DEL MAR — Forgetful parkers, be warned: residents and visitors to Del Mar will see increased parking fees for expired meters and other violations beginning July 20, bringing the city’s fees closer to those of neighboring cities.
New rates, approved unanimously at the Del Mar City Council’s June 20 meeting, include a $7 increase to time zone and paid parking violations from $43 to $50. This includes infractions such as expired meters and exceeding a time-restricted spot.
Del Mar has historically had lower parking fees than the average of neighboring jurisdictions and state beaches, including Oceanside, Carlsbad, Encinitas, San Diego, Solana Beach, and Torrey Pines and Cardiff state beaches, according to a staff report.
“We found that for the most part, the city of Del Mar violations are on the low end,” said Community Services Director Jon Edelbrock.
City staff said their goal in increasing fees is to increase compliance with parking regulations, improve public safety and deter egregious violations. Del Mar has not increased its portion of parking fees in over 20 years, with operating costs for labor and citation processing rising in the meantime.
“While the city has seen significant parking citation revenue increases since then, the increases are a result of increases in violations issued, as the city has expanded parking operations and demand for parking has increased significantly over the years,” a staff report states.
The demand for outdoor space amid COVID-19 restrictions is also believed to have increased parking and citations. The city issued 27,412 parking citations in 2021, making it the highest year on record.
The city estimates the new fees will bring in approximately $180,000 in increased revenue annually.
While violators in Del Mar will pay more than in previous years, the most common fees will remain far lower than the high end of the regional range, which reach $72 for an expired meter and $97 for exceeding a two-hour limit space, according to city staff.
Fees were assessed within five categories: time zone and paid parking violations; general safety and nuisance violations; egregious safety violations, and miscellaneous.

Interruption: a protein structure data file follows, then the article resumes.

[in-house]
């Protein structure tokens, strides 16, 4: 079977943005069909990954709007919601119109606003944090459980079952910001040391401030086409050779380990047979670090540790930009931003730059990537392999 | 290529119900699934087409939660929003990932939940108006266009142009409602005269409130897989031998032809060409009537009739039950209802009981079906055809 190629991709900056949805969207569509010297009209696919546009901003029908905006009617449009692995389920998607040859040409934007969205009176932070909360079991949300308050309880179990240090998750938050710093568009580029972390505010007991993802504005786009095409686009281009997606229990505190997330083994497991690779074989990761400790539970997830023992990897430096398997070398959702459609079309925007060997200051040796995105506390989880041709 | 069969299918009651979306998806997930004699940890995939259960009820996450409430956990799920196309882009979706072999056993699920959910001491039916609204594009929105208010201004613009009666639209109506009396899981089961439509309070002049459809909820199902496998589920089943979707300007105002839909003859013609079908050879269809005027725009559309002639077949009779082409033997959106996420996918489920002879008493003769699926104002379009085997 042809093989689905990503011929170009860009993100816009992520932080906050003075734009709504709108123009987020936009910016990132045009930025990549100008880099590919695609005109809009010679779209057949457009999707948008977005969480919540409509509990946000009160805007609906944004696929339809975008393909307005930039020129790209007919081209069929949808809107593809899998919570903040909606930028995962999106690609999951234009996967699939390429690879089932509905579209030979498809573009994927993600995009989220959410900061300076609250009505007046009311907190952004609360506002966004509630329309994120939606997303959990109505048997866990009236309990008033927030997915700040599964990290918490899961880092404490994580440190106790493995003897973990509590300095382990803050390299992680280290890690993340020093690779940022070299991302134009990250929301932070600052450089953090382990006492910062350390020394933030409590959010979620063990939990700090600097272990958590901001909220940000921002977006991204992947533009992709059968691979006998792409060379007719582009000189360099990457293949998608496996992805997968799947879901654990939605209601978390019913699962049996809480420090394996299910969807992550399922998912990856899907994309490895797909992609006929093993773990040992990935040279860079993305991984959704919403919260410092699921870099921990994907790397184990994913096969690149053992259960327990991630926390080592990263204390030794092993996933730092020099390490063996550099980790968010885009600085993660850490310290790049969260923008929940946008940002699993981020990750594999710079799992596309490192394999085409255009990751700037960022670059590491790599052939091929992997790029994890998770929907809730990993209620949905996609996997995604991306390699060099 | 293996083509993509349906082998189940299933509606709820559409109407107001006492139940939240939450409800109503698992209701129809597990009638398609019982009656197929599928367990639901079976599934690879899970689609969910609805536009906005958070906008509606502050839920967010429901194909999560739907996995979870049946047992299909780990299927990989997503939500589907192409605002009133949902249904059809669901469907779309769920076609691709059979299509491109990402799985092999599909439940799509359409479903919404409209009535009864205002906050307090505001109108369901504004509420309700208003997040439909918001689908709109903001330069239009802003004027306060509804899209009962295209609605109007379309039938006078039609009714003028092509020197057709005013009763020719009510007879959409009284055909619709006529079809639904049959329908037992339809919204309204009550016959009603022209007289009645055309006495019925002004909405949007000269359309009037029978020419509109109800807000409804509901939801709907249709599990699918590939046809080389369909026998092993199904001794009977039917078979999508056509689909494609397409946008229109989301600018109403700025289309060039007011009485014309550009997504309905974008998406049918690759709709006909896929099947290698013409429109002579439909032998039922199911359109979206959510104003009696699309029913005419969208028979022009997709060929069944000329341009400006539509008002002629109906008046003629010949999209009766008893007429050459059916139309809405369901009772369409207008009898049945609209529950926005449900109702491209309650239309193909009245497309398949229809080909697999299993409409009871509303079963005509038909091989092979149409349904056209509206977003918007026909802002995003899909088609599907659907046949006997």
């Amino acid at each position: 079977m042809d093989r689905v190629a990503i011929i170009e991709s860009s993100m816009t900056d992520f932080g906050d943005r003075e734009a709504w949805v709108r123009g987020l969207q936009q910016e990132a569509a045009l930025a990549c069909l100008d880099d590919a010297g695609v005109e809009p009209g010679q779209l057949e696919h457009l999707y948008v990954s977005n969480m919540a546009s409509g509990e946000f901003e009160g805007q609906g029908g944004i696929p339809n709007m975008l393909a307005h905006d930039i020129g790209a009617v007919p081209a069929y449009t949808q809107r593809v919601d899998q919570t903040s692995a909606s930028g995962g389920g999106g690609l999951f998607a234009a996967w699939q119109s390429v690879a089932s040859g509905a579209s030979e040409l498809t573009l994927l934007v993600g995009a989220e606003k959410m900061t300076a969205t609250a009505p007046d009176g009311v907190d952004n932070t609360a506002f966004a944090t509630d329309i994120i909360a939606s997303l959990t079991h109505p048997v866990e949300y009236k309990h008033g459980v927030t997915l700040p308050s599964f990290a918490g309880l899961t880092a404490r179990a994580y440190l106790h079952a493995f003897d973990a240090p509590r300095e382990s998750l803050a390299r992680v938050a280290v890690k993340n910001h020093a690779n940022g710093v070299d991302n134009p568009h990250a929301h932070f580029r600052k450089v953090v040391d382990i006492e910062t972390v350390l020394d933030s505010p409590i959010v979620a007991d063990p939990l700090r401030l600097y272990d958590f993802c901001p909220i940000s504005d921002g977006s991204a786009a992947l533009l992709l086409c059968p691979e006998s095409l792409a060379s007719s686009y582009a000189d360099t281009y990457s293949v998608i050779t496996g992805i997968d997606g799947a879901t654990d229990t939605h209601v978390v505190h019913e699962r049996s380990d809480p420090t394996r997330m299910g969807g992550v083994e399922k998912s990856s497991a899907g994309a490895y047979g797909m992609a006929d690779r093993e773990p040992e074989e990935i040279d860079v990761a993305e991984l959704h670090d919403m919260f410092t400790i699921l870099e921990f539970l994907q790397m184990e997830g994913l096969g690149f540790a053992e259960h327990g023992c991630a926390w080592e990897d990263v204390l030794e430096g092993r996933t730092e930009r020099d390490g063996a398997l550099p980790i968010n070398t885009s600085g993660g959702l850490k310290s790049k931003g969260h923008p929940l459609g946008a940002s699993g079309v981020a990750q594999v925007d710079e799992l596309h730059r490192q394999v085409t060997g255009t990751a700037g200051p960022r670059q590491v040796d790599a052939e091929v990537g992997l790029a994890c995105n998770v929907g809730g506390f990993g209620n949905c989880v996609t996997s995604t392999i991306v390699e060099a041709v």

Fees for general safety and nuisance will increase by $15 to $25, with penalties currently set at $43. This category includes parking in a no-parking zone, a passenger loading zone, outside of a marked space, on a curb, or parking incorrectly in an angled space or the wrong way.
Egregious safety violations, such as parking too close to a fire hydrant, on a crosswalk, in a bike lane, in a tow-away zone, within seven feet of railroad tracks, in a fire lane, or blocking a sidewalk or driveway, will all come with fees of $68. This marks an increase of between $5 and $25.
Some miscellaneous violations will also see increases. Fees for leaving a parked vehicle unattended with the motor running, illegal plates or tabs, improper display of license plates, and no gas cap will all increase from $43 to $58.
Parking on a hill is the only violation that will see a fee decrease from $106 to $68. Edelbrock said this is not a common violation in the city.
Late fees for unpaid citations will also increase on July 20. Currently, violators incur a late fee starting at $40 if they have still not paid their parking citation 14 days after it was issued, with the exact amount depending on the violation itself.
Now, all late fees will be equal to the original citation amount to account for the increased operating costs to the city when tickets are not paid on time.
“We found that the longer folks take to pay, our operating costs increase. For example, we have more communication via mail, more communication via phone, and then additional costs down the road,” Edelbrock said.
Around three-quarters of parking fees assessed in the city are related to expired meters and parking that exceeds time zones, according to staff. The city monitors 85 parking meters requiring payment for around 525 spaces.
Del Mar currently employs three full-time and nine part-time parking enforcement officers.
The new fees apply to all citations written by city staff, such as patrol officers, lifeguards and code enforcement officials, and San Diego County Sheriff’s deputies.